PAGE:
Fun with CSS Motion Path

screenshot of spiral motion path animation

Animating an element along a path is something we as developers would normally reach for a big old JS library (like GSAP) for. But with the new CSS Motion Path module, we can create fancy path animations using only CSS!

I’ve created a couple of fun little animations that play around with these properties – we’ll walk through some of the techniques involved in this article.

Simple path animation

To create a path animation we need to use offset-path with a value of the path we want to animate along (the syntax is like an SVG path), and animate the offset-distance property:

.obj {
  offset-path: path("M.4 84.1s127.4 188 267.7 0 247.3 0 247.3 0");
  animation: move 2000ms;
}

@keyframes move {
  100% {
    offset-distance: 100%;
  }
}

Here’s a simple example:

We can also change the rotational behaviour and position of the animated object using offset-rotate and offset-position respectively, which could allow for some cool effects. In this demo you can see the effect of offset-rotate when compared to the default: the second object does not rotate relative to the path, but remains fixed.

Motion path with SVG

I was also interested in being able to show the actual path the elements are moving along. In the demos above I’m doing this by including an SVG with the same path co-ordinates in the HTML and using absolute positioning. The spec allows for a URL to be passed to the path() function (similar to clip-path), which would mean we could simply include the SVG path ID, and avoid duplicating the path in CSS. (Our CSS file becomes very messy when we include a complicated path with many coordinates!) But that doesn’t appear to be supported anywhere yet, so we’ll have to make do with using path coordinates.

This also means we have less control over making the animation responsive, as we can’t scale our SVG and have the path match. If we try and change the SVG width then the path remains at its original size. (I’m fairly sure this is the case, as I can’t get it to behave any other way – if you have a solution, please let me know!)

“Drawing” the path

Not only can we move an element along the path, we can make it look like it’s drawing the path too. We can already “draw” SVG paths using the stroke-dashoffset and stroke-dasharray properties in CSS – the trick is setting the stroke-dasharray value to the length of the path, then animating from that offset value to 0:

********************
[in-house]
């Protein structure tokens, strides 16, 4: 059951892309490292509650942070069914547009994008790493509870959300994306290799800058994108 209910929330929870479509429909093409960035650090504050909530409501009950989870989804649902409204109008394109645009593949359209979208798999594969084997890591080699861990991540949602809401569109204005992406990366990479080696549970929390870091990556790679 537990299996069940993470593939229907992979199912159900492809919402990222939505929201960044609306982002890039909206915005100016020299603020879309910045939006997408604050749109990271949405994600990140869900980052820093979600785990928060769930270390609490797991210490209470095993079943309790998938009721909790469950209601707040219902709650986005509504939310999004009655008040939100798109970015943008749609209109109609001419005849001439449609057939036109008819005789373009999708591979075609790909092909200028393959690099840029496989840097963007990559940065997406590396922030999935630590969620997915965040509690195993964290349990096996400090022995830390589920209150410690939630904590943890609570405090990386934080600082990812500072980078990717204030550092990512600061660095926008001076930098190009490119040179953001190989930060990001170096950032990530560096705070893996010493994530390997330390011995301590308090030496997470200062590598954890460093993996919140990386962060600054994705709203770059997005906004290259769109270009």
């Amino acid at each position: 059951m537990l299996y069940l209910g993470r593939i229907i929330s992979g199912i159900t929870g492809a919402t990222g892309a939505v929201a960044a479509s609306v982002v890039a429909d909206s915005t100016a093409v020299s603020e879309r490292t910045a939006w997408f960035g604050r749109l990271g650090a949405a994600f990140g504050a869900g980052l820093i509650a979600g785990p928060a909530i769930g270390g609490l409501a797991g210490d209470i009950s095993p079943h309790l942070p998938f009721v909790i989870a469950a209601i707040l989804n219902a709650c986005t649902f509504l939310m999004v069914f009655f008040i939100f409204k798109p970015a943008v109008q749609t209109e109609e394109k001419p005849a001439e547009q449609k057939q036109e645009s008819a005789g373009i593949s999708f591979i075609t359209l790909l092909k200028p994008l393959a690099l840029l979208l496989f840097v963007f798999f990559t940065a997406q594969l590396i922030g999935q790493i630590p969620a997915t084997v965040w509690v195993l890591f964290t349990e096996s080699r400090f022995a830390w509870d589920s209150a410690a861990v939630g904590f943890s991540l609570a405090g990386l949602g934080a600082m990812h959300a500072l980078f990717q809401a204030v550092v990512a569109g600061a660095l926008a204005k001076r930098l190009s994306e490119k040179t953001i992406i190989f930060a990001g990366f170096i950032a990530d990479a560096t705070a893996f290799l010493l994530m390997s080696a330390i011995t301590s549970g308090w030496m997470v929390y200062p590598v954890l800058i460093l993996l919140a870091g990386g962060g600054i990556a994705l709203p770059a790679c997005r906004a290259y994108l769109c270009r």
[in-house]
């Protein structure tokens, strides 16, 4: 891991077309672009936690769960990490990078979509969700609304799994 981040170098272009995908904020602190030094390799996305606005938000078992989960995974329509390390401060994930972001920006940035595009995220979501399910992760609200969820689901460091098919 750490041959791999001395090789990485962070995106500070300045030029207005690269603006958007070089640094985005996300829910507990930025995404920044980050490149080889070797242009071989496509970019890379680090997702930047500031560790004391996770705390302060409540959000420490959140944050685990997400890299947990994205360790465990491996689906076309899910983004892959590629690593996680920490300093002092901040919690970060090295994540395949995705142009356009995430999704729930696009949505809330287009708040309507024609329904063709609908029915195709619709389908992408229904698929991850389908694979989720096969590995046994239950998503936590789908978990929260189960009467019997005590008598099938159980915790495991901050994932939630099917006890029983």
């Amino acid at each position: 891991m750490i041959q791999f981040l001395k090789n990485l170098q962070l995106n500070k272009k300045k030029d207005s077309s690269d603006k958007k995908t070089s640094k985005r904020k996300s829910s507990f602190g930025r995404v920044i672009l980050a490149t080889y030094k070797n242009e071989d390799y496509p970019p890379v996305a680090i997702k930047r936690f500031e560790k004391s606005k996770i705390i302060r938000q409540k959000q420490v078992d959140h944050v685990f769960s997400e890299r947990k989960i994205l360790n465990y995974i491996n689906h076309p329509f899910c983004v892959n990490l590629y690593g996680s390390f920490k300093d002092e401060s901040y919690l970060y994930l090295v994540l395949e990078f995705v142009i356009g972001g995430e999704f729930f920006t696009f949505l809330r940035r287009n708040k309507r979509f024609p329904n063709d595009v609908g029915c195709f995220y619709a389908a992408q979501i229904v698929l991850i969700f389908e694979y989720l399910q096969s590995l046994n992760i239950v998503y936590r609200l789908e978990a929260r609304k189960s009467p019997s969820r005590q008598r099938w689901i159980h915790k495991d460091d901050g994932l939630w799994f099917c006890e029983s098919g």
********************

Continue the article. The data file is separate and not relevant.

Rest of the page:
.path {
  stroke-dasharray: 520;
  stroke-dashoffset: 520;
  animation: draw 1000ms;
}

@keyframes draw {
  100% {
    stroke-dashoffset: 0;
  }
}

(This article from CSS Tricks breaks it down in finer detail.)

If we use the “drawing” animation with the same duration and timing function (easing) as the offset-path animation, then these will happen simultaneously, and the path will appear as if it’s being drawn by the animated element.

In the second of the two demos at the beginning of this article, the animation moving the object along the path loops through twice for every cycle of the stroke animation. Using stroke-dashoffset the line is drawn in and then out again (going from a positive to a negative offset value), so it appears to be drawn and then subsequently erased:

.path {
  stroke-dasharray: 520;
  stroke-dashoffset: 520;
  animation: draw 1000ms;
}

@keyframes draw {
  0% {
    stroke-dashoffset: 520;
  }
  50% {
    stroke-dashoffset: 0;
  }
  100% {
    stroke-dashoffset: -520;
  }
}

Smoother animation with box-shadow

There’s one more little trick to these animations: When building the first example, I noticed that as it was quite fast, the animation looked jumpy at some points. To make the animation feel more natural I added a box shadow while the object was moving – this creates a kind of motion blur effect, and feels much smoother:

@keyframes move {
  10% {
    opacity: 1;
    offset-distance: 0%;
  }
  30% {
    box-shadow: -0.5rem 0 0.3rem salmon;
  }
  70% {
    box-shadow: -0.5rem 0 0.3rem salmon;
  }
  90% {
    opacity: 1;
    offset-distance: 100%;
    box-shadow: none;
  }
  100% {
    opacity: 0;
    offset-distance: 100%;
  }
}

Browser support

At the time of writing, offset-path is only supported in Chrome – although it can be enabled in Firefox with the layout.css.motion-path.enabled flag, and is set to be supported as standard in the next Firefox release.

Resources

Dan Wilson has created useful selection of Codepen demos that demonstrate the different properties of Motion Path. He’s also just published an article on it. (Thanks Adam Kuhn for pointing me in his direction!)